Much like with DFS, the report was preceded by other notable and related events. In this case, it’s primarily a bill that’s been in deliberation since late January.
Although it tackles DFS regulation as well, the salient portion of the proposed legislation with respect to sports betting calls for the formation an eight-member commission to:
- Thoroughly study the industry, including the online sports betting segment, and delve into aspects such as “economic development, consumer protection, taxation, legal and regulatory structures, burdens and benefits to the commonwealth and any other factors the commission deems relevant”.
- Submit a report to the MGC within 120 days of a SCOTUS decision in Murphy vs. NCAA that strikes down PASPA.
Massachusetts sports betting likely in future
The feeling here is that Massachusetts will eventually jump right into the sports betting fray if there’s a favorable SCOTUS decision, all of their “due diligence” — aka legislative foreplay — notwithstanding.
A clue appears fairly early on in the white paper. The document notes that the state’s Expanded Gaming Act of 2011 — which allowed for three resort casinos and a slots-only casino in separate areas — came into being precisely because gaming dollars had been headed to neighboring states for far too long.
Massachusetts would be poised to be shut out of the Cool Kids’ table once again — this time on the sports betting end — if PASPA is struck down and they simply stand pat.
- New York, New Jersey, Connecticut, Pennsylvania and West Virginia would all potentially be ready roll with their sports betting markets quickly.
- Delaware is already one of the few places outside of Nevada where sports betting exists already, albeit in non-single-game form at present.
- Moreover, nearby Maryland and Rhode Island are currently deliberating bills that could quickly come to fruition with the impetus that a favorable PASPA decision would offer.
A DFS-related X-Factor
There’s yet another, less obvious angle that points toward an eventual legalized sports wagering environment in Massachusetts. And there’s a DFS tie-in.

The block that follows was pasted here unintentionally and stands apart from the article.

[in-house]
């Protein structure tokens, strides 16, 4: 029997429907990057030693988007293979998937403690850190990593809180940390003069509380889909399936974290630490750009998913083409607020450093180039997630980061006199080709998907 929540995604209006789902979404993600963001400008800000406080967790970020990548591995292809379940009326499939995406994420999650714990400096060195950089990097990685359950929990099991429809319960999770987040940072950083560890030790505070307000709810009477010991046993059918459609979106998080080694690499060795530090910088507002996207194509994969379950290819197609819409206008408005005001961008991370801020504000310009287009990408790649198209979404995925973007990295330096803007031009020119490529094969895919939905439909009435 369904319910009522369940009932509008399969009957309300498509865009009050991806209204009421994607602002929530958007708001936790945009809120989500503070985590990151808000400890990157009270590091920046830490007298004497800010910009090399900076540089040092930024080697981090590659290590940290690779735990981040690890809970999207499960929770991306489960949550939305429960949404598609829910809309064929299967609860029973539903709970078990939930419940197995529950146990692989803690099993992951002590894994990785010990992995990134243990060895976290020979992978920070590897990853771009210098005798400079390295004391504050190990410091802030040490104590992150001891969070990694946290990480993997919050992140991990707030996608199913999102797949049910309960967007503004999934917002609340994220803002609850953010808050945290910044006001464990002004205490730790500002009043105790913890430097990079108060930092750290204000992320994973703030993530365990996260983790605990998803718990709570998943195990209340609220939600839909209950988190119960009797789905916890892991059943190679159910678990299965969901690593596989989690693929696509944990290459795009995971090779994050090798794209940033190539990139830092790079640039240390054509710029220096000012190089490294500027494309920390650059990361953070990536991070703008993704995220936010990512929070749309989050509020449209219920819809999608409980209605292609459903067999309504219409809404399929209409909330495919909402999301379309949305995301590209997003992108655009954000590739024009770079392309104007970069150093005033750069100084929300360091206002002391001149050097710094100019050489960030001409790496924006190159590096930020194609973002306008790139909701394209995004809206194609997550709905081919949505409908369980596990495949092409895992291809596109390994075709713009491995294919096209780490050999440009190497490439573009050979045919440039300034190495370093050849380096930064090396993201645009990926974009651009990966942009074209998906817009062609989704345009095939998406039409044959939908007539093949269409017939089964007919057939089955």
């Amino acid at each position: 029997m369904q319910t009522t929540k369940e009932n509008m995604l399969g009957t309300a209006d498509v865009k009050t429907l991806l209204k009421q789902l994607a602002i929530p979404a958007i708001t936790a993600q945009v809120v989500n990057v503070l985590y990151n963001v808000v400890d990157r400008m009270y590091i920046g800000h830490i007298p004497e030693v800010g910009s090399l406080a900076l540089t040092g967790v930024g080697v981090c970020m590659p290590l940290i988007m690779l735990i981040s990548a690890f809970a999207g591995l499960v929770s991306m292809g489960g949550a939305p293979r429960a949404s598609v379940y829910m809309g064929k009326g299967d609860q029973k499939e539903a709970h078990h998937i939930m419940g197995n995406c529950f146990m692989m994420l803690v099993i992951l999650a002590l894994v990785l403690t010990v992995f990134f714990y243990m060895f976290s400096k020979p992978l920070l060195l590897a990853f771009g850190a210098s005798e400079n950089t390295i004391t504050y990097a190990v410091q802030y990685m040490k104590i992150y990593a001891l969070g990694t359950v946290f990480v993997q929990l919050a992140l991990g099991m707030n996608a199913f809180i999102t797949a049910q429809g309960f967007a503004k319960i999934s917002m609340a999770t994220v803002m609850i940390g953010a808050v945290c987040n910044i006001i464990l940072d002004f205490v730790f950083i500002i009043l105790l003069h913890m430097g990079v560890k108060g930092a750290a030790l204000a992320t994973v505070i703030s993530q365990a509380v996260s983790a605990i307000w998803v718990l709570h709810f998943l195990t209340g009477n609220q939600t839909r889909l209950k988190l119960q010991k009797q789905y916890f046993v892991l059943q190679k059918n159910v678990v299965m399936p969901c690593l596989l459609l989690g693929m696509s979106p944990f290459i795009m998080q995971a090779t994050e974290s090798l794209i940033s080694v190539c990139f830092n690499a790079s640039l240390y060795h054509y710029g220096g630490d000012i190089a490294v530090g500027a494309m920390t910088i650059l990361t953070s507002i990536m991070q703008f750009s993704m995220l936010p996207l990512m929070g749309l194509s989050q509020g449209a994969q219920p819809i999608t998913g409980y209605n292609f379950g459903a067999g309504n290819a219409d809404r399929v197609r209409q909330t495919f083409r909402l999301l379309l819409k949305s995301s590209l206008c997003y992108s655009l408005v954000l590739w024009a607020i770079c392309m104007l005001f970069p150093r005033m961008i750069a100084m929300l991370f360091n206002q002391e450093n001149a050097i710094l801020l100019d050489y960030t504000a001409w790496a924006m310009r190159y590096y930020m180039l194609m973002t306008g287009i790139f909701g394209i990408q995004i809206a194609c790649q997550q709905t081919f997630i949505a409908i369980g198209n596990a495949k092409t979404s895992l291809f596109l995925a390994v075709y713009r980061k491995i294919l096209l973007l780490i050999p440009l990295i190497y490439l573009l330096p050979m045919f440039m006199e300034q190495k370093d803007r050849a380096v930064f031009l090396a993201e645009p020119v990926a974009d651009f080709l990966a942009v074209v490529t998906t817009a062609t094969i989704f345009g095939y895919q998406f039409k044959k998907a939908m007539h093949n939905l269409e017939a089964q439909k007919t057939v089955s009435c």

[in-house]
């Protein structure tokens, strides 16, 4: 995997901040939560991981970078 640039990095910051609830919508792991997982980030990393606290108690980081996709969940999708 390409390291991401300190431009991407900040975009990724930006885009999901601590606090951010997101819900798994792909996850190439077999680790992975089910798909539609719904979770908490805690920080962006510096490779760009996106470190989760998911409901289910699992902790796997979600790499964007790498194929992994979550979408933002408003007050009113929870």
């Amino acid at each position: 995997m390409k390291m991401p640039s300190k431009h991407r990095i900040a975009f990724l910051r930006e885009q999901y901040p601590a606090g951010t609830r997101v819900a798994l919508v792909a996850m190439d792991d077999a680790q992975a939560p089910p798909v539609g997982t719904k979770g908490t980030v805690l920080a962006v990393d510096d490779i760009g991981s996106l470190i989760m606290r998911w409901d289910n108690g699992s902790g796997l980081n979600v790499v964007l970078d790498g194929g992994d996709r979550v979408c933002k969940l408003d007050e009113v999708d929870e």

Industry leader DraftKings was founded in the state in 2012. Although it’s expanded its reach to multiple cities (and countries) over the years, it remains headquartered in Boston. In fact, it just announced a move to more expansive offices in the city’s Back Bay neighborhood this past January.
However, they made exponentially more waves with another revelation shortly thereafter. After months of speculation – some of it fueled by the company itself – DraftKings provided the most tangible evidence yet it plans to make a splash in a future legalized sports betting environment when it named its first Head of Sportsbook.
That hire, Sean Hurley, will be based out one of those new DraftKings satellite locations in Hoboken, New Jersey. However, that’s relatively irrelevant in this context. The bigger picture is that it’s highly unlikely that Massachusetts would be left on the outside looking in while one of its homegrown successes initiates a momentous new chapter in its evolution.
In most courtroom dramas, there’s typically that poignant period when both sides wait for the jury to return with a verdict.
Stretch out that scenario to multiple months, and that sums up the level of anticipation for New Jersey, the professional sports leagues and NCAA — and by extension, an ever-growing number of other states – from early December to the present.
Oral Arguments Seemed to Favor New Jersey
Oral arguments in front of the Supreme Court for Murphy vs. NCAA (formerly Christie vs. NCAA) unfolded back on Dec. 4, 2017. Many legal experts weighing in post-hearing felt the proceedings went decidedly in favor of the Garden State.
Those assessments were ultimately just speculation, of course. However, they were forged by those with an abundance of experience in the field that actually witnessed how each side made their case, and the subsequent tone of questioning each was subjected to by many of the nine justices.
One of the main tenets of New Jersey’s arguments that seemed to resonate with the Court was the idea that the federal government is violating the commandeering principle via the enforcement of the Professional Sports and Amateur Protection Act (PASPA) of 1992, the law at the heart of the case.
PASPA prohibits states from regulating sports betting without an actual federal prohibition on the activity being in place. Under this arrangement, New Jersey argues, the federal government is forcing them to carry their proverbial water on the matter.
The follow-up inquiries on the part of more than one justice appeared to betray the fact they were inclined to agree – at first blush, at least – with that position. That’s potentially crucial, as the commandeering issue appears to be one that the outcome of Murphy vs. NCAA could well hinge on. And that was more than 90 days ago.
Why the Delay?
So, what exactly is the hold-up then? Asking for New Jersey, six other states that have already passed sports betting laws, 15 others currently debating such bills and millions of bettors across the country anxious to plunk a few dollars down on some of their favorite sporting events.
Well, to begin with, the amount of time that’s transpired isn’t inordinate…yet. However, the 93-day average that Adam Feldman, a postdoctoral fellow at Columbia Law School and founder of the Supreme Court “metrics” site EmpricalSCOTUS.com, has been the norm between oral arguments and a SCOTUS decision since 2000 was just exceeded when no decision was announced by March 6.